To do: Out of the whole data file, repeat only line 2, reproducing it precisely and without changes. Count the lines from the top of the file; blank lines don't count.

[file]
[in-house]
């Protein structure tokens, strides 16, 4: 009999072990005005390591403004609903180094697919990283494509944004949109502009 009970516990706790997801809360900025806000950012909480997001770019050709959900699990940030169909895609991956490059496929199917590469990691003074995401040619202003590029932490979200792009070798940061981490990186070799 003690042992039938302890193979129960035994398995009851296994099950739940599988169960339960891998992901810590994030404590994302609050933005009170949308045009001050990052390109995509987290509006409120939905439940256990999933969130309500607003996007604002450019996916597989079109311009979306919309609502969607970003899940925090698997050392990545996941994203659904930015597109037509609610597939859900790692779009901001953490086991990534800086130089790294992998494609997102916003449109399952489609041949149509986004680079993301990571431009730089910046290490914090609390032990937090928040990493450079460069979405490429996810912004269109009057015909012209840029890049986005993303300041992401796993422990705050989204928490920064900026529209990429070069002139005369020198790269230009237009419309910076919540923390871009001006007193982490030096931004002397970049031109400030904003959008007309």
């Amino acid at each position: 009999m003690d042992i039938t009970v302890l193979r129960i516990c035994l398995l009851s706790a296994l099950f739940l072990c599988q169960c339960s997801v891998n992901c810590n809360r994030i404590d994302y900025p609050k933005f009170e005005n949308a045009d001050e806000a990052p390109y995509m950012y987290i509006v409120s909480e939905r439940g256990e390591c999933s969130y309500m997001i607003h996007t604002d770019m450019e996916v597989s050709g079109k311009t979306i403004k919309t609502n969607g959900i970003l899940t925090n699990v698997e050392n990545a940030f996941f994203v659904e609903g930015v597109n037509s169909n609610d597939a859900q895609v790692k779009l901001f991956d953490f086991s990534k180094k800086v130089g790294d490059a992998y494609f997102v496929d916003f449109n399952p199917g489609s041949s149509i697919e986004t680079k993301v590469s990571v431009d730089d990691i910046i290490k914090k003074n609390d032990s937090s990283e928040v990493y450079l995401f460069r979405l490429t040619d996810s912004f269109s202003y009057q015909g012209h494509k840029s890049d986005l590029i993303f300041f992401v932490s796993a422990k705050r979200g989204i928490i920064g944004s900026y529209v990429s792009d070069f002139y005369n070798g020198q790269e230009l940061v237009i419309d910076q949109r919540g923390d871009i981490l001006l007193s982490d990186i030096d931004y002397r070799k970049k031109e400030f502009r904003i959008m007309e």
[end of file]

């Protein structure tokens, strides 16, 4: 009999072990005005390591403004609903180094697919990283494509944004949109502009 009970516990706790997801809360900025806000950012909480997001770019050709959900699990940030169909895609991956490059496929199917590469990691003074995401040619202003590029932490979200792009070798940061981490990186070799 003690042992039938302890193979129960035994398995009851296994099950739940599988169960339960891998992901810590994030404590994302609050933005009170949308045009001050990052390109995509987290509006409120939905439940256990999933969130309500607003996007604002450019996916597989079109311009979306919309609502969607970003899940925090698997050392990545996941994203659904930015597109037509609610597939859900790692779009901001953490086991990534800086130089790294992998494609997102916003449109399952489609041949149509986004680079993301990571431009730089910046290490914090609390032990937090928040990493450079460069979405490429996810912004269109009057015909012209840029890049986005993303300041992401796993422990705050989204928490920064900026529209990429070069002139005369020198790269230009237009419309910076919540923390871009001006007193982490030096931004002397970049031109400030904003959008007309």